• Documents. The second subpoena type expects the recipient of the subpoena to produce certain documents and records within a given deadline. This kind of a subpoena, commonly referred to as subpoena duces tecum, will ask for the production of corporate records, contracts, financial information, e-mail or text communications between certain individuals, pictures, videos, and other items of interest to the government. A document subpoena is only enforceable if the materials sought are relevant, properly described, and limited to a reasonable period of time.

Once the grand jury has obtained the information needed to form an opinion whether probable cause for the commission of a crime exists, the grand jury will either approve the prosecutor’s indictment or issue a so-called “No Bill.” In case of an indictment, the government will formally notify the target of the indictment of the charges. Because grand juries convene seclusively and absent from the public, many targets are completely unaware of an investigation against them, let alone pending criminal charges. Importantly, the grand jury’s decision to indict someone must not be confused with a conviction or guilt. All the grand jury decides is whether probable cause of a crime exists. Whether or not the indicted individual is guilty of a crime is an entirely separate issue and will be addressed in the criminal proceedings following the indictment.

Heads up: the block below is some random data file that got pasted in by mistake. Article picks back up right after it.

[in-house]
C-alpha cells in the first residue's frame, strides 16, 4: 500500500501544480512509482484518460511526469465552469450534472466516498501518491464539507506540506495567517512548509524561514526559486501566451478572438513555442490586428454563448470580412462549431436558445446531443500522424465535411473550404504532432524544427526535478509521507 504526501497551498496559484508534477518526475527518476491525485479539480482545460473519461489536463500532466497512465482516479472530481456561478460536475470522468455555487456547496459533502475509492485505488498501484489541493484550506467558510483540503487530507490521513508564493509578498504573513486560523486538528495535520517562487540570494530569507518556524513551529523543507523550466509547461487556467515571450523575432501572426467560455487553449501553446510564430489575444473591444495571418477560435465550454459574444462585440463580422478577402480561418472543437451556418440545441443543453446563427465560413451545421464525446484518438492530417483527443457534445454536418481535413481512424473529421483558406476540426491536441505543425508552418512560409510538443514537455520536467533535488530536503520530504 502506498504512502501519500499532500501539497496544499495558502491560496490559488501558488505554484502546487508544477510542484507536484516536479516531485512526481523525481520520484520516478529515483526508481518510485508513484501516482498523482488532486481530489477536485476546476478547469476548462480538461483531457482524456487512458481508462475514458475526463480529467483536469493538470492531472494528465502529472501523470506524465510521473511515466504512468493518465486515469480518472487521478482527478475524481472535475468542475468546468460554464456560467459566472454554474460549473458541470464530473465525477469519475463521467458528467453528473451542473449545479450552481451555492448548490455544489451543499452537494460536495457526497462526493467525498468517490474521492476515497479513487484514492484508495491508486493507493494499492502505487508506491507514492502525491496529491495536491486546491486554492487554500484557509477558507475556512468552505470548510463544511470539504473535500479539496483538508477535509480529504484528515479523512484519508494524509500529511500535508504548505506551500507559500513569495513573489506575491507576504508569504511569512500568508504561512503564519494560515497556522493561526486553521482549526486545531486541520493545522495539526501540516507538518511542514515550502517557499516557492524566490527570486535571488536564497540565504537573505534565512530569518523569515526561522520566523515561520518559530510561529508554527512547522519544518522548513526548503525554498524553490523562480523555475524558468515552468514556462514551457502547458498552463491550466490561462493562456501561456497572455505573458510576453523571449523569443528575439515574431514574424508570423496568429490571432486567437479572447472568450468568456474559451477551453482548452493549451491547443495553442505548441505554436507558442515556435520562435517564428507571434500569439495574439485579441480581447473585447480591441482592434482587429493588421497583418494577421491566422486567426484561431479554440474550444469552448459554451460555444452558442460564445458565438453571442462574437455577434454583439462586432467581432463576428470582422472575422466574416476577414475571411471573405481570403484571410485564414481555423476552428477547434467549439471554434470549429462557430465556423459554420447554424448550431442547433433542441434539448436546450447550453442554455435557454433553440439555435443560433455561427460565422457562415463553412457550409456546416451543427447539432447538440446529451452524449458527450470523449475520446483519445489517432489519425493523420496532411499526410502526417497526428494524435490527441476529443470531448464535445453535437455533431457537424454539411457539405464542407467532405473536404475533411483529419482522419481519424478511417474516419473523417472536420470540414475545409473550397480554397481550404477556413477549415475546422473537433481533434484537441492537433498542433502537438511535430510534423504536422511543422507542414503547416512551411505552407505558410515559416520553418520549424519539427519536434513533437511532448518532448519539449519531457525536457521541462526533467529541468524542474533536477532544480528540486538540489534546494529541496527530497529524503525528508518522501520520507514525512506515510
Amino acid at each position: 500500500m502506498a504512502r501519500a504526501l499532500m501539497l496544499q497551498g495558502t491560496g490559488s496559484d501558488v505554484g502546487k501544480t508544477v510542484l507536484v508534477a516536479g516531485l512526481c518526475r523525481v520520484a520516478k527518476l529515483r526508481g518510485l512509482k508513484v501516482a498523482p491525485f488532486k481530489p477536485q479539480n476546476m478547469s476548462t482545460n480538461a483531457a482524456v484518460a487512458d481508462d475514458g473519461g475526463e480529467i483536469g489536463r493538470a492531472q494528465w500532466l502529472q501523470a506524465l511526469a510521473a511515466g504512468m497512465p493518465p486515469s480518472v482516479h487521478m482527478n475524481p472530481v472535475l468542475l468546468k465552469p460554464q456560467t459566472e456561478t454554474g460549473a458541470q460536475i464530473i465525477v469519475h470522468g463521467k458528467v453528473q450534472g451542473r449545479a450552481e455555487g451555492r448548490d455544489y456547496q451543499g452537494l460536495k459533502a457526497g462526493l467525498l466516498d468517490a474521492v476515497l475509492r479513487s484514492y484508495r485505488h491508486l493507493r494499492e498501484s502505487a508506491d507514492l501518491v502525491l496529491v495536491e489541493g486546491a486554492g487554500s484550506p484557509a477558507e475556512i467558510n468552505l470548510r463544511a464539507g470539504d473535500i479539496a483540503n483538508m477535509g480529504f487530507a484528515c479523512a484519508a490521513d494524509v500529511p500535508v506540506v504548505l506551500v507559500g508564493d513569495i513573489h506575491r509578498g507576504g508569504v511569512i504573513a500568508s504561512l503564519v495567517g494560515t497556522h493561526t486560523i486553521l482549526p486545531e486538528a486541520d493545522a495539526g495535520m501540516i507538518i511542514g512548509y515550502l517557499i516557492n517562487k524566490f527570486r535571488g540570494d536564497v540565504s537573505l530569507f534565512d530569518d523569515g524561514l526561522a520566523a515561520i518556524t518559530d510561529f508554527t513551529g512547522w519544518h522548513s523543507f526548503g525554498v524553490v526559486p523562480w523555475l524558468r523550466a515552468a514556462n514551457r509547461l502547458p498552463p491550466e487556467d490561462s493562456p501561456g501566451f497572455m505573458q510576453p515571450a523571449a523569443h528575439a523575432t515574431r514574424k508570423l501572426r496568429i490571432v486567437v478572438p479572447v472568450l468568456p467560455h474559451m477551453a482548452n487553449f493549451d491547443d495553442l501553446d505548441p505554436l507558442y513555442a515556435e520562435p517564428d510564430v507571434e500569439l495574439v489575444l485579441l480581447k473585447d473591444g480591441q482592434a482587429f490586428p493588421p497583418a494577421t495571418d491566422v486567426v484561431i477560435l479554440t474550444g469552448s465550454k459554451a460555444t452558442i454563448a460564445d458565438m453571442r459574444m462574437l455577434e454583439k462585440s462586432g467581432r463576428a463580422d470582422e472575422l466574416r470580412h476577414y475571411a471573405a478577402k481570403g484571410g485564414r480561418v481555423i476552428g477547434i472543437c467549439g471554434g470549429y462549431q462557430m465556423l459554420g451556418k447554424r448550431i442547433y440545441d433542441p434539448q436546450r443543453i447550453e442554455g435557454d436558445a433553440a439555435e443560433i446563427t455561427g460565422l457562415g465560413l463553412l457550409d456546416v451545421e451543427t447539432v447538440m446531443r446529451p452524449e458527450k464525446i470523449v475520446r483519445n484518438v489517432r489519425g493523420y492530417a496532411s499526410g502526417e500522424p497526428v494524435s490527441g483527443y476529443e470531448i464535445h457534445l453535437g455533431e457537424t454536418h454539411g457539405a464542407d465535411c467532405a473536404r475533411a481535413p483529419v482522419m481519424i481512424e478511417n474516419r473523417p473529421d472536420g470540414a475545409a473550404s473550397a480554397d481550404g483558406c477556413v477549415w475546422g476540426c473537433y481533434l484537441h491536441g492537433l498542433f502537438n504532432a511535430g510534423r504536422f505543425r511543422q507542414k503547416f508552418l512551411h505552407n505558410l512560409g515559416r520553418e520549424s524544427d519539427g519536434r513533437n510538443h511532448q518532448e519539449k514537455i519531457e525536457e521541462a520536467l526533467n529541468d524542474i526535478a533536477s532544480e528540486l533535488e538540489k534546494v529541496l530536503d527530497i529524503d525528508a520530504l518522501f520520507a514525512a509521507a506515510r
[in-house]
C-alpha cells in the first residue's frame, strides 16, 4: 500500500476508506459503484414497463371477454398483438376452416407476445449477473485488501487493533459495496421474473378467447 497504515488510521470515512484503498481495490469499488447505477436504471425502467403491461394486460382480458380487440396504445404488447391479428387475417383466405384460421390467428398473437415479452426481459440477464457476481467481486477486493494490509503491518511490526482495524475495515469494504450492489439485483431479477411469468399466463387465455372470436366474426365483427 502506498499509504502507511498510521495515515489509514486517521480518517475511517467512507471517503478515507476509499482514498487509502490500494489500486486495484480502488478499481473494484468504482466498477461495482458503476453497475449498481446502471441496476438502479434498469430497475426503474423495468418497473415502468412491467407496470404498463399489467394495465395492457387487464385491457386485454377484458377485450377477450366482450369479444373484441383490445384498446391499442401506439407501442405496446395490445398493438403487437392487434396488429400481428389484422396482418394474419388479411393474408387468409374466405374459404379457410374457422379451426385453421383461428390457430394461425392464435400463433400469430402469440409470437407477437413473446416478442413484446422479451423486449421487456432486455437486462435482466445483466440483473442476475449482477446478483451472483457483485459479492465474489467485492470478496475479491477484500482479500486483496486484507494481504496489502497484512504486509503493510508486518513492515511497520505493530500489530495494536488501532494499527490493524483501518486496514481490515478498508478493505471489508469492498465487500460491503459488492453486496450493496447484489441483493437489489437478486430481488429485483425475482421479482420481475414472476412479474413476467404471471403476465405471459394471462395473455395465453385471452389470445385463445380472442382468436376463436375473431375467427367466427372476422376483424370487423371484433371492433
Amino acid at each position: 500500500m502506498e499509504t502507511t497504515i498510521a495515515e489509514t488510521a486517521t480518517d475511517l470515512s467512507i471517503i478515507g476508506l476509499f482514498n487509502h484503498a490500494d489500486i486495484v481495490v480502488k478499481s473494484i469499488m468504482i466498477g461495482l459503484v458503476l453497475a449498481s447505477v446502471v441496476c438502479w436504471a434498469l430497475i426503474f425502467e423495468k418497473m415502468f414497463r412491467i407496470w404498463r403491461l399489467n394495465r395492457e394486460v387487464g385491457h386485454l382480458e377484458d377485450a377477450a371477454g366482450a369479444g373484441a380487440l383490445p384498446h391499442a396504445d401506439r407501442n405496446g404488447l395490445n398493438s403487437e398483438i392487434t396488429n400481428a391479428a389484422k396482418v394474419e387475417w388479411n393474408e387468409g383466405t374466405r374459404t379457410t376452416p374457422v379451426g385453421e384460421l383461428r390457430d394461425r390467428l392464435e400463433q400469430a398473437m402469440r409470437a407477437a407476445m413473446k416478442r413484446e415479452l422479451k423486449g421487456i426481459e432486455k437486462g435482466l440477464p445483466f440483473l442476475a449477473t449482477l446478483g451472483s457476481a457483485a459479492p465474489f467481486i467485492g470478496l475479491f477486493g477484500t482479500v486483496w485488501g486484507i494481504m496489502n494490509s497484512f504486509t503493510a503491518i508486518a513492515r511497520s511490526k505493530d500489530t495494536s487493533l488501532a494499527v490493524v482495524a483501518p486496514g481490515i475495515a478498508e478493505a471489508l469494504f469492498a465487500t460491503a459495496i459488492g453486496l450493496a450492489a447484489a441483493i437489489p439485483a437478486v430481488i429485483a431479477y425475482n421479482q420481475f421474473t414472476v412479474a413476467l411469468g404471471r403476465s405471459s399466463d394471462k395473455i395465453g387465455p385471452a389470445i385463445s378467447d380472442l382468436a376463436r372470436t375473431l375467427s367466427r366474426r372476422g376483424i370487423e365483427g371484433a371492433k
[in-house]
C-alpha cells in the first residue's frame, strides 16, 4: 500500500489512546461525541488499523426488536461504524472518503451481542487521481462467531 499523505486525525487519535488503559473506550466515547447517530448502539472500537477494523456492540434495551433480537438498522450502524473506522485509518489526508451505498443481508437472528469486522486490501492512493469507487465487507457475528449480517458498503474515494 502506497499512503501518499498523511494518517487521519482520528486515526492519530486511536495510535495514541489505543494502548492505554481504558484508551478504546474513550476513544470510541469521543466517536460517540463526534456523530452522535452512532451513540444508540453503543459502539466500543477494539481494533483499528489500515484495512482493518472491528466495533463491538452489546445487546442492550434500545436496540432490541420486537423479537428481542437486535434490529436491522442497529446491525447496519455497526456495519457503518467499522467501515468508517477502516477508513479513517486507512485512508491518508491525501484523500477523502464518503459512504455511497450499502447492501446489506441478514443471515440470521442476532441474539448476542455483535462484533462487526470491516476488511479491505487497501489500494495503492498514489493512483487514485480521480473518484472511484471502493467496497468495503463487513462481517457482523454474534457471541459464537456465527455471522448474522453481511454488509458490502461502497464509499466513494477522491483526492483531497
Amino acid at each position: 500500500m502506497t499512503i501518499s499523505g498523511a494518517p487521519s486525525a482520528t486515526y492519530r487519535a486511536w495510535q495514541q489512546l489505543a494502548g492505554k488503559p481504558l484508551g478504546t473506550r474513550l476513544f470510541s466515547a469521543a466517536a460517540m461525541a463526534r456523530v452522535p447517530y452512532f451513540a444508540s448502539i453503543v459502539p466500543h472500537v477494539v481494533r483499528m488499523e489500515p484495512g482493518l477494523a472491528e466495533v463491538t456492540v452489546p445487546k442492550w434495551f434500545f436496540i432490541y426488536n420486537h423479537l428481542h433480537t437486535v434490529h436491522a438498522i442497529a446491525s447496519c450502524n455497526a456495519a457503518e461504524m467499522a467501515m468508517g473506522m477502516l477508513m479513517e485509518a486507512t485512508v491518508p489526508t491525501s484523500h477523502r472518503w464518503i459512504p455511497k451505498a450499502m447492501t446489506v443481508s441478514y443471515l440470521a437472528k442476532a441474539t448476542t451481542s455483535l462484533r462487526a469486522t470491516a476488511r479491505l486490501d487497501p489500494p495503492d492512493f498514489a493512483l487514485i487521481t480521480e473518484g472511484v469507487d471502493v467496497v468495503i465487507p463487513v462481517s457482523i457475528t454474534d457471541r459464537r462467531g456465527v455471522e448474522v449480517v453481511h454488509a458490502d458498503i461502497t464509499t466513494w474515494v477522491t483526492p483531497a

Common Mistakes to Avoid

The inherent function of a grand jury, to decide whether someone should be indicted or not, must encourage subjects to a grand jury proceeding to initiate deliberate defense plans. We have seen how poorly prepared responses or casual testimony have turned potential witnesses into criminal targets. Vice-versa, we have seen how potential targets can be downgraded to mere witnesses due to effective defense work.

  • Do Not Underestimate. Unless proper objections are made by counsel, subpoenas are fully enforceable and must not be ignored. Rather than delaying or disregarding the obligation to timely and accurately answer the subpoena, grand jury subjects should consult with experienced lawyers to establish an effective defense plan.
  • Do Not Talk to Agents. When federal agents approach you or your business, do not get engaged in an interview with them. Irrespective of what the agents tell you or assure you of, there is nothing to gain from providing information to them without your lawyer being present. Further, while agents may (and likely will lie to you), federal law strictly prohibits you from misrepresenting or even lying to a federal agent. Provide your name and a form of identification and then insist that you won’t answer any questions without your attorney present. This is your constitutional right, so use it.